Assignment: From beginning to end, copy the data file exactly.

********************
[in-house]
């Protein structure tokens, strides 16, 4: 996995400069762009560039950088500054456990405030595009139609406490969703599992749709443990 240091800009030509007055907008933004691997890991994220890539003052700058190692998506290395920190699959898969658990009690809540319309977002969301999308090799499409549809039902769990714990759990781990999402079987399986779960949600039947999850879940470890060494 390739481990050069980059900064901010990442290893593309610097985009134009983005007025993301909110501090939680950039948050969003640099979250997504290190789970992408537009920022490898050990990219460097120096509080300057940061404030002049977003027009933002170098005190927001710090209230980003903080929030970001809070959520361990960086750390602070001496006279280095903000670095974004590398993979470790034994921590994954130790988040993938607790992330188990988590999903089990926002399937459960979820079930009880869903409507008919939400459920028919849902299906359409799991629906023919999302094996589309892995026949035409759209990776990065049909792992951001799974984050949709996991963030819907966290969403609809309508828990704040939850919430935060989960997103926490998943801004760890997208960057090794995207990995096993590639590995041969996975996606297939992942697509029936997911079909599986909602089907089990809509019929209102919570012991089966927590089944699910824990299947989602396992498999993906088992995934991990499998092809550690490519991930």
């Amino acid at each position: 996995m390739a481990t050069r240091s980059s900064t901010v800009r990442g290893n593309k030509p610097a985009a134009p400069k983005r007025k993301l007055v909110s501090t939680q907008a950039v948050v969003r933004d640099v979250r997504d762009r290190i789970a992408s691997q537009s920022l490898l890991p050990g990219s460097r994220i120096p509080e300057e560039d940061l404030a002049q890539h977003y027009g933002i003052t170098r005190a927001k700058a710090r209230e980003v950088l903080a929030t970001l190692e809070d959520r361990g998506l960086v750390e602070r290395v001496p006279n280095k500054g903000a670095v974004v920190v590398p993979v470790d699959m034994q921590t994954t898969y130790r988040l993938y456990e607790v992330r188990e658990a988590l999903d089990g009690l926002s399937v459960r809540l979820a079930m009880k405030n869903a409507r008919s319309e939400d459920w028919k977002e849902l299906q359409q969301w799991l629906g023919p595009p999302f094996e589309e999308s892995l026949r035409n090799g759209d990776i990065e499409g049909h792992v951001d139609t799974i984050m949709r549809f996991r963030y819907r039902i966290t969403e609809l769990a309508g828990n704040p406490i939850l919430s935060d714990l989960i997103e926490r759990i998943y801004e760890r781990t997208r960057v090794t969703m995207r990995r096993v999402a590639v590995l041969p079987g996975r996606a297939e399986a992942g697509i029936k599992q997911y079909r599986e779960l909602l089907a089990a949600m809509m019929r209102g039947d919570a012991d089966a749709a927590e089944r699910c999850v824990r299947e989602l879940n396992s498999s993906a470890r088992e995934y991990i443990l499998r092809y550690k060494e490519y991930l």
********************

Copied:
[in-house]
């Protein structure tokens, strides 16, 4: 996995400069762009560039950088500054456990405030595009139609406490969703599992749709443990 240091800009030509007055907008933004691997890991994220890539003052700058190692998506290395920190699959898969658990009690809540319309977002969301999308090799499409549809039902769990714990759990781990999402079987399986779960949600039947999850879940470890060494 390739481990050069980059900064901010990442290893593309610097985009134009983005007025993301909110501090939680950039948050969003640099979250997504290190789970992408537009920022490898050990990219460097120096509080300057940061404030002049977003027009933002170098005190927001710090209230980003903080929030970001809070959520361990960086750390602070001496006279280095903000670095974004590398993979470790034994921590994954130790988040993938607790992330188990988590999903089990926002399937459960979820079930009880869903409507008919939400459920028919849902299906359409799991629906023919999302094996589309892995026949035409759209990776990065049909792992951001799974984050949709996991963030819907966290969403609809309508828990704040939850919430935060989960997103926490998943801004760890997208960057090794995207990995096993590639590995041969996975996606297939992942697509029936997911079909599986909602089907089990809509019929209102919570012991089966927590089944699910824990299947989602396992498999993906088992995934991990499998092809550690490519991930």
């Amino acid at each position: 996995m390739a481990t050069r240091s980059s900064t901010v800009r990442g290893n593309k030509p610097a985009a134009p400069k983005r007025k993301l007055v909110s501090t939680q907008a950039v948050v969003r933004d640099v979250r997504d762009r290190i789970a992408s691997q537009s920022l490898l890991p050990g990219s460097r994220i120096p509080e300057e560039d940061l404030a002049q890539h977003y027009g933002i003052t170098r005190a927001k700058a710090r209230e980003v950088l903080a929030t970001l190692e809070d959520r361990g998506l960086v750390e602070r290395v001496p006279n280095k500054g903000a670095v974004v920190v590398p993979v470790d699959m034994q921590t994954t898969y130790r988040l993938y456990e607790v992330r188990e658990a988590l999903d089990g009690l926002s399937v459960r809540l979820a079930m009880k405030n869903a409507r008919s319309e939400d459920w028919k977002e849902l299906q359409q969301w799991l629906g023919p595009p999302f094996e589309e999308s892995l026949r035409n090799g759209d990776i990065e499409g049909h792992v951001d139609t799974i984050m949709r549809f996991r963030y819907r039902i966290t969403e609809l769990a309508g828990n704040p406490i939850l919430s935060d714990l989960i997103e926490r759990i998943y801004e760890r781990t997208r960057v090794t969703m995207r990995r096993v999402a590639v590995l041969p079987g996975r996606a297939e399986a992942g697509i029936k599992q997911y079909r599986e779960l909602l089907a089990a949600m809509m019929r209102g039947d919570a012991d089966a749709a927590e089944r699910c999850v824990r299947e989602l879940n396992s498999s993906a470890r088992e995934y991990i443990l499998r092809y550690k060494e490519y991930l």